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Modul Pelatihan CCNA 6

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					Ethernet Fundamentals
Semester 1 – Module 6
Module Objectives:  Describe the basics of Ethernet technology  Explain naming rules of Ethernet technology  Explain how Ethernet relates to the OSI model  Describe the Ethernet framing process and frame structure  List Ethernet frame field names and purposes  Identify the characteristics of CSMA/CD  Describe Ethernet timing, interframe spacing, and backoff time after a collision  Define Ethernet errors and collisions  Explain the concept of auto-negotiation in relation to speed and duplex

IEEE Ethernet Naming Rules

Ethernet and the OSI Model

Ethernet and the OSI Model

Ethernet and the OSI Model

Ethernet and the OSI Model

Naming

Layer 2 Framing
• Framing is the Layer 2 encapsulation process • A frame is the Layer 2 protocol data unit

Layer 2 Framing (generic)

Ethernet Frame Structures

Ethernet II Frame Structures

Ethernet Frame Fields Compared

Media Access Control (MAC)
The specific technologies for each are as follows: • Ethernet – uses a logical bus topology to control information flow on a linear bus and a physical star or extended star topology for the cables • Token Ring – uses a logical ring topology to control information flow and a physical star topology • FDDI – uses a logical ring topology to control information flow and a physical dual-ring topology

MAC Rules and Collision Detection/Backoff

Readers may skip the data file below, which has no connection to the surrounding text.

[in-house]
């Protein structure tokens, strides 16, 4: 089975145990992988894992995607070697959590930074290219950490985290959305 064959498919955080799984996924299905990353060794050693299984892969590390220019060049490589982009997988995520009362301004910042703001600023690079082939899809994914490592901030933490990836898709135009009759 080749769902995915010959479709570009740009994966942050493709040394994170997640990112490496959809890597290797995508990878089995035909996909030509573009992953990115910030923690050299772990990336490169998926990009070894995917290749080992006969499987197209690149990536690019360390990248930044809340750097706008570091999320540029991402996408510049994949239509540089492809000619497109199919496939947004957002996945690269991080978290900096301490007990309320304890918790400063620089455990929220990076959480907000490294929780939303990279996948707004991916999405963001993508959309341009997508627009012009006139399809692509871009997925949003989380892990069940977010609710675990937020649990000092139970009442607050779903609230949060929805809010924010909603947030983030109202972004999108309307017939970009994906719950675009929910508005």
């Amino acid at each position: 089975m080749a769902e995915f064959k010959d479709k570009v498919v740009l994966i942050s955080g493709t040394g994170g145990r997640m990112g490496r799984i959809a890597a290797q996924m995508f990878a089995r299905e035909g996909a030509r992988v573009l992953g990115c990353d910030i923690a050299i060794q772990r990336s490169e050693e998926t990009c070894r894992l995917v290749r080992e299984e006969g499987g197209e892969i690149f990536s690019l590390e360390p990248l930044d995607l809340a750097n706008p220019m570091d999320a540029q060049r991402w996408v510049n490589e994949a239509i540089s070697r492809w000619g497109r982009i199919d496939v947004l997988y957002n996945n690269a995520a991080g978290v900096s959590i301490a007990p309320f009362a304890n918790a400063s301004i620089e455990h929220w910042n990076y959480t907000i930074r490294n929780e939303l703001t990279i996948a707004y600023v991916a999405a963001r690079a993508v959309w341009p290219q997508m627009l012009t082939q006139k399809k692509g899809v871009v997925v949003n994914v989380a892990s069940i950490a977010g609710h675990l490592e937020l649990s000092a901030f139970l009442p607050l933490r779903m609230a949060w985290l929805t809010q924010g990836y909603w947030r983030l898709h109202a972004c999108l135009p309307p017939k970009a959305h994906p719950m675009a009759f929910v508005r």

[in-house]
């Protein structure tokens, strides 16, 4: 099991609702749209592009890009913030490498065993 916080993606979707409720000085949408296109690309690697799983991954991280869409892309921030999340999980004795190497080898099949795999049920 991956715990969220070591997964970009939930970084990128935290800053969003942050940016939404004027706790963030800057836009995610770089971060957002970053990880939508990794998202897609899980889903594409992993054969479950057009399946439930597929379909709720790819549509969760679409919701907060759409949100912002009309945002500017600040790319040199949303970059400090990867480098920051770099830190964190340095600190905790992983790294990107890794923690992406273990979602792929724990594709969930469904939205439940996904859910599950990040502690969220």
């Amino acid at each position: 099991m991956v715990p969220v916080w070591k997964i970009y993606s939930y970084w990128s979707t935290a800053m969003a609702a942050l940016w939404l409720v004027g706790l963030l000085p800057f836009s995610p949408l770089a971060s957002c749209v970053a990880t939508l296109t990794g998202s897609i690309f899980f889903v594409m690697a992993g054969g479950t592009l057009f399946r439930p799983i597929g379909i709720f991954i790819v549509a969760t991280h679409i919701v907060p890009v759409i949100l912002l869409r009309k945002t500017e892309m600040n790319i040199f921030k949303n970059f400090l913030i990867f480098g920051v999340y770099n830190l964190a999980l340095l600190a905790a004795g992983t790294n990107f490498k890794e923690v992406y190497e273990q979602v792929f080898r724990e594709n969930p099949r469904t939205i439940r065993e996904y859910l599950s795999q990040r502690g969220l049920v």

• Carrier Sense Multiple Access/Collision Detection (CSMA/CD)

MAC Rules and Collision Detection/Backoff

Interframe Spacing and Backoff
• Asynchronous • 10Mbps and slower • each receiving station will use the eight octets of timing information to synchronize the receive circuit to the incoming data, and then discard it • Synchronous • 100Mbps and higher • timing information is not required • for compatibility reasons the Preamble and Start Frame Delimiter (SFD) are present • Interframe Spacing • 10Mbps = 9.6 bit-times or 9.6 microseconds • 100Mpbs = 9.6 bit-times or .96 microseconds

Error Handling

Note: Jam signal can be any binary data with an invalid Checksum

Types of Collisions

Local Collision – two signals collide and combine to have a voltage higher than allowed. Remote Collision – less than the minimum length and have an invalid checksum, but have a normal voltage level. Late Collision – occur after the first 64 octets are sent.

Ethernet Auto-Negotiation

• Auto-Negotiation is accomplished by transmitting a burst of 10BASE-T Link Pulses from each of the two link partners • The burst communicates the capabilities of the transmitting station to its link partner • After both stations have interpreted what the other partner is offering, both switch to the highest performance common configuration and establish a link at that speed

Transmission Priority Rank

Labs
No LABS


				
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